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US Universities Targeted in New Phishing Attack With Old RAT

Universities in the United States have seen a new wave of phishing attacks targeting students and staff. The email messages used the theme of online dating to trick the victim into downloading a Remote Access Trojan (RAT) onto their device so that the attackers can steal sensitive information. The RAT being used is named Hupigon RAT and was previously used by Chinese state-backed threat actors as early as 2010. The RAT was originally using zero-day vulnerabilities which affected versions 6, 7, and 8 of Internet Explorer. The current phishing campaign is believed to be the work of financially motivated criminals, not a state-sponsored threat group. The email includes pictures of two women and asks the victim to select one to connect with on a dating website. Once the link to the online dating profile is clicked, an executable used to install Hupigon is downloaded to the victim’s machine. The campaign was most active from April 14-15, 2020, and sent approximately 80,000 messages to different victims at that time. In total, the campaign sent 150,000 emails throughout 60 different countries, with almost half of the emails targeting education establishments.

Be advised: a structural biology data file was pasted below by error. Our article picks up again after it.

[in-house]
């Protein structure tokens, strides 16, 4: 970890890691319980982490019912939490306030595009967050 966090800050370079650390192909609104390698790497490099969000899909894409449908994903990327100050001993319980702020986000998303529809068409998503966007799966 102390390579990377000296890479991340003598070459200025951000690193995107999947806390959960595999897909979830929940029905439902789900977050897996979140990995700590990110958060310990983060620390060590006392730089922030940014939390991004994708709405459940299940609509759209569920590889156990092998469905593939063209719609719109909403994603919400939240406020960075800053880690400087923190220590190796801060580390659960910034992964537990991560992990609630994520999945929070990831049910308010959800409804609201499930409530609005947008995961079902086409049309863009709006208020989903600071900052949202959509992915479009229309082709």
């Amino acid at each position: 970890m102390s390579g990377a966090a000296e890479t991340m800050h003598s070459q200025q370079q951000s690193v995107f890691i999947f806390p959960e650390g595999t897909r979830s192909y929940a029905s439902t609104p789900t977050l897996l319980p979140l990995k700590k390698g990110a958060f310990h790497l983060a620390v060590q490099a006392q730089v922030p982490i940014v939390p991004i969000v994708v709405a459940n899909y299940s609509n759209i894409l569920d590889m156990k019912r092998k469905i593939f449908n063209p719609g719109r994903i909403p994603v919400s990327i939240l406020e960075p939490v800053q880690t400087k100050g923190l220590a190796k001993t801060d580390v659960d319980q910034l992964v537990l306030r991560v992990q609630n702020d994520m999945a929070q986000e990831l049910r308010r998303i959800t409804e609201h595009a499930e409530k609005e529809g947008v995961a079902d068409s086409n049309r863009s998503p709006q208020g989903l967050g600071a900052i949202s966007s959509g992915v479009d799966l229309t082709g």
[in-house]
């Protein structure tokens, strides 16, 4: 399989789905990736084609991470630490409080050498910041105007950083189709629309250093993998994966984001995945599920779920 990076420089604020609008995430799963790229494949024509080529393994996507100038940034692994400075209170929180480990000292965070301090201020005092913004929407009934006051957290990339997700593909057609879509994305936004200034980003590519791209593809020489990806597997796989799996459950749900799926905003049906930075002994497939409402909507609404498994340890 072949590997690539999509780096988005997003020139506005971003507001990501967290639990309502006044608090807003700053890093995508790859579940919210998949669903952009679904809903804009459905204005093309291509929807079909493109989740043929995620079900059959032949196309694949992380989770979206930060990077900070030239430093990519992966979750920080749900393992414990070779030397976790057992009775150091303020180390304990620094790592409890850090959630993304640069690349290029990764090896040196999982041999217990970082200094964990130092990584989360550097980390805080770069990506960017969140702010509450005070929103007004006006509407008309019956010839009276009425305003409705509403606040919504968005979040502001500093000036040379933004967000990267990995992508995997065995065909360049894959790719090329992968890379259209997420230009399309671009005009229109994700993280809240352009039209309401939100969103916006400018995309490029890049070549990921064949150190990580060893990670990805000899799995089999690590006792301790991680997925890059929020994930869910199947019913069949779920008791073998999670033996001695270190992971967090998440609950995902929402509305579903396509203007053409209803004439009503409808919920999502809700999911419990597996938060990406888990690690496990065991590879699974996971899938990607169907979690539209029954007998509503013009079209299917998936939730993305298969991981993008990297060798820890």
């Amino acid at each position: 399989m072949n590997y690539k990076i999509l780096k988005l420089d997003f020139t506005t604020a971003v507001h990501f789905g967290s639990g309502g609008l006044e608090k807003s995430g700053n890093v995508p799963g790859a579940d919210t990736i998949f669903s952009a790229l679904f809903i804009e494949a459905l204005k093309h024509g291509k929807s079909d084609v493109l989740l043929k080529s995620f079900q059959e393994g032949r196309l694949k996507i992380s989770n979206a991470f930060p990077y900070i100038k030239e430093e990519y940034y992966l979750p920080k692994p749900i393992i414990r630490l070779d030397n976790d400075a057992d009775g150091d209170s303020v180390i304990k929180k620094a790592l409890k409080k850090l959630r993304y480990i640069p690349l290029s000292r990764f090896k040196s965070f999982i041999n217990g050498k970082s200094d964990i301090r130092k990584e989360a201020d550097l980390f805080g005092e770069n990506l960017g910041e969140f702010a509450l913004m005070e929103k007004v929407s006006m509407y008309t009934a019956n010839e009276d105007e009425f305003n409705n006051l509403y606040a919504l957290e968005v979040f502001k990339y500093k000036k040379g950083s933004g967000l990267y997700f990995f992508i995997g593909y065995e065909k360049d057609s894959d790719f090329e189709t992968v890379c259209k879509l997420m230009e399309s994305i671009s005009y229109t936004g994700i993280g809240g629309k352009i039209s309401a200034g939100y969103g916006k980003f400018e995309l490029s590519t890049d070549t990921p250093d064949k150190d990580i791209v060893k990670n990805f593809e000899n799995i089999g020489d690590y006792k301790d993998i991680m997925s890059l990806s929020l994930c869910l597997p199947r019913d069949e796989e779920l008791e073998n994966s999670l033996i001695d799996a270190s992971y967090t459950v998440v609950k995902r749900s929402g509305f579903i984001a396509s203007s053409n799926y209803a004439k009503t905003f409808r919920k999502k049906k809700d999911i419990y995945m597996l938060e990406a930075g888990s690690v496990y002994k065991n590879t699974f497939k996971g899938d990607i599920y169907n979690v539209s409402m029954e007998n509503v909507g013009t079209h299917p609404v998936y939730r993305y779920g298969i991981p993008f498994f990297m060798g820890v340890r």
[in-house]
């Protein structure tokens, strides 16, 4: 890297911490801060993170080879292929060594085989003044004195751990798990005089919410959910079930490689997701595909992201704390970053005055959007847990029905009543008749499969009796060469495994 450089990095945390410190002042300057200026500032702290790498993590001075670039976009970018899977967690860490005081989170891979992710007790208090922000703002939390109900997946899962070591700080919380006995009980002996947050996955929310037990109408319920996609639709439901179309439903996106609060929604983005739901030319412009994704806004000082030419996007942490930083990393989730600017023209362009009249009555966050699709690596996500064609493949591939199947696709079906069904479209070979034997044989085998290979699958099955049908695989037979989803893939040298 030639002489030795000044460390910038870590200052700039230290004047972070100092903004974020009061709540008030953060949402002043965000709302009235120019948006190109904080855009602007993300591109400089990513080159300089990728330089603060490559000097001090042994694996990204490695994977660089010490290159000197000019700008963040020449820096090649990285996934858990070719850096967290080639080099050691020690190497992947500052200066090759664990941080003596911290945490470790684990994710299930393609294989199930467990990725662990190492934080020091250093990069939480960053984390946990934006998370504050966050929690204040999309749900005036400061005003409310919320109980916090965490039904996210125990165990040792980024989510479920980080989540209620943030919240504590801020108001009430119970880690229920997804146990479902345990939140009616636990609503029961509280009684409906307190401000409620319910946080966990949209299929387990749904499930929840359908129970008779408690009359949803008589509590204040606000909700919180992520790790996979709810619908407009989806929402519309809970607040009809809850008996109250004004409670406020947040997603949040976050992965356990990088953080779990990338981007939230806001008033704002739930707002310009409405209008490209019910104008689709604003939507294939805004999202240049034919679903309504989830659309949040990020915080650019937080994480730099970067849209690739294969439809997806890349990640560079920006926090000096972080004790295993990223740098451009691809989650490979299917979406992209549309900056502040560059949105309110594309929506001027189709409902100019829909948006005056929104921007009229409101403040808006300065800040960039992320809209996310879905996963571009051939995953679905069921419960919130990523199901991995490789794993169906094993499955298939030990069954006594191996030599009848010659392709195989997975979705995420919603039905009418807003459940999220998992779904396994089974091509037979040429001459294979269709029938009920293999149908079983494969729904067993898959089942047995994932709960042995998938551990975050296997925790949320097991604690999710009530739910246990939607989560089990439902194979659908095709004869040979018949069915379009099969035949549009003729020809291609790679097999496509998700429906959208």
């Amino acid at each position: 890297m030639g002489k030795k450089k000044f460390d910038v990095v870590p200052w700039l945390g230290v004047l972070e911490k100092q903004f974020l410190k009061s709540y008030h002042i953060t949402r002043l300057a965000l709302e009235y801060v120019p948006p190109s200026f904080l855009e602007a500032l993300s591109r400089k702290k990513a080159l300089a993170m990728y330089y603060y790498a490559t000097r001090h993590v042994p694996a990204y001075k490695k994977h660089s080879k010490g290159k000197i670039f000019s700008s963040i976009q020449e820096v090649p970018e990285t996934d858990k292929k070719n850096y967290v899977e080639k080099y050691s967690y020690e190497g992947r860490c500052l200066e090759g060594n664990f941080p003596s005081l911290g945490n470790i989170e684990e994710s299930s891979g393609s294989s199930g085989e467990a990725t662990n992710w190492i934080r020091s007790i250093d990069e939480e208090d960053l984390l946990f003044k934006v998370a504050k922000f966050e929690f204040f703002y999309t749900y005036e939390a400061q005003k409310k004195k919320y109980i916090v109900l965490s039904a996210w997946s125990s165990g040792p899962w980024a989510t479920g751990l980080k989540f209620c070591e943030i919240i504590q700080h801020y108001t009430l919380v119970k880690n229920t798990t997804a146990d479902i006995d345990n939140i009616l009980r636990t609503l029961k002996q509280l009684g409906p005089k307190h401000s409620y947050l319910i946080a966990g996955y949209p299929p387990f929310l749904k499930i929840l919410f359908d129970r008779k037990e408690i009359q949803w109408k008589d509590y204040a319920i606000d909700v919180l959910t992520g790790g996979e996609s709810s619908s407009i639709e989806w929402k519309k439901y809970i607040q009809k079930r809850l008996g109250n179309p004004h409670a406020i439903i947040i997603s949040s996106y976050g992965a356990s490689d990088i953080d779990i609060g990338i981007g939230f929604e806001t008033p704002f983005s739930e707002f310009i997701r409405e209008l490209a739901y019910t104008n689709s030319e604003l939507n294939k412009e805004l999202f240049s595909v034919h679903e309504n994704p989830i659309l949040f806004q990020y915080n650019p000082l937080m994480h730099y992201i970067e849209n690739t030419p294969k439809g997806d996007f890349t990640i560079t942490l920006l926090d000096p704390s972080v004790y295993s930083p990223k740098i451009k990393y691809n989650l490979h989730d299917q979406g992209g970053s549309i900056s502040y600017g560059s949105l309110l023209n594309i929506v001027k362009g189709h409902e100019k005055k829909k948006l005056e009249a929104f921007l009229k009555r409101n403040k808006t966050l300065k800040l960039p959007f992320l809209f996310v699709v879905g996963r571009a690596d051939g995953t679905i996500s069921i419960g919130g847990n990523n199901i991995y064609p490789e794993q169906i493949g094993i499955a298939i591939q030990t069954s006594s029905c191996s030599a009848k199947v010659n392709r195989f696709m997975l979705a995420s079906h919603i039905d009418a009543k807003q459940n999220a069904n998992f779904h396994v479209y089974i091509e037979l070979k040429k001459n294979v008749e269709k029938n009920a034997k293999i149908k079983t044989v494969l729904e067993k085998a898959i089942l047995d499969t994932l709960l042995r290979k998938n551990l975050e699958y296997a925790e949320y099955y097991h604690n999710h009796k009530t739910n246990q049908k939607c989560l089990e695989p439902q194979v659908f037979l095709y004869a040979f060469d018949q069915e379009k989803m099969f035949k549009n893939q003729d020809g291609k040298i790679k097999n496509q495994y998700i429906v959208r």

Analyst Notes

It is not likely that these attacks are coming from Chinese-backed actors even though the tool used was first used by them. It is common for old malware to be re-used by different threat groups after it becomes outdated. At this time, there is no indication of who was behind the attack. Colleges and universities will always be targeted by threat actors because students are likely to click links from email and install programs on computers with no security controls or monitoring to protect them. After the threat actors manage to infect the victim, they could have access to the victim’s name, email address, passwords, screenshots, audio recordings, and webcam. The malware could be used to gain full control over the computer. The use of online dating to trick people into downloading the RAT shows how threat actors evolve and adapt to their target-pool to create the highest rate of infection.

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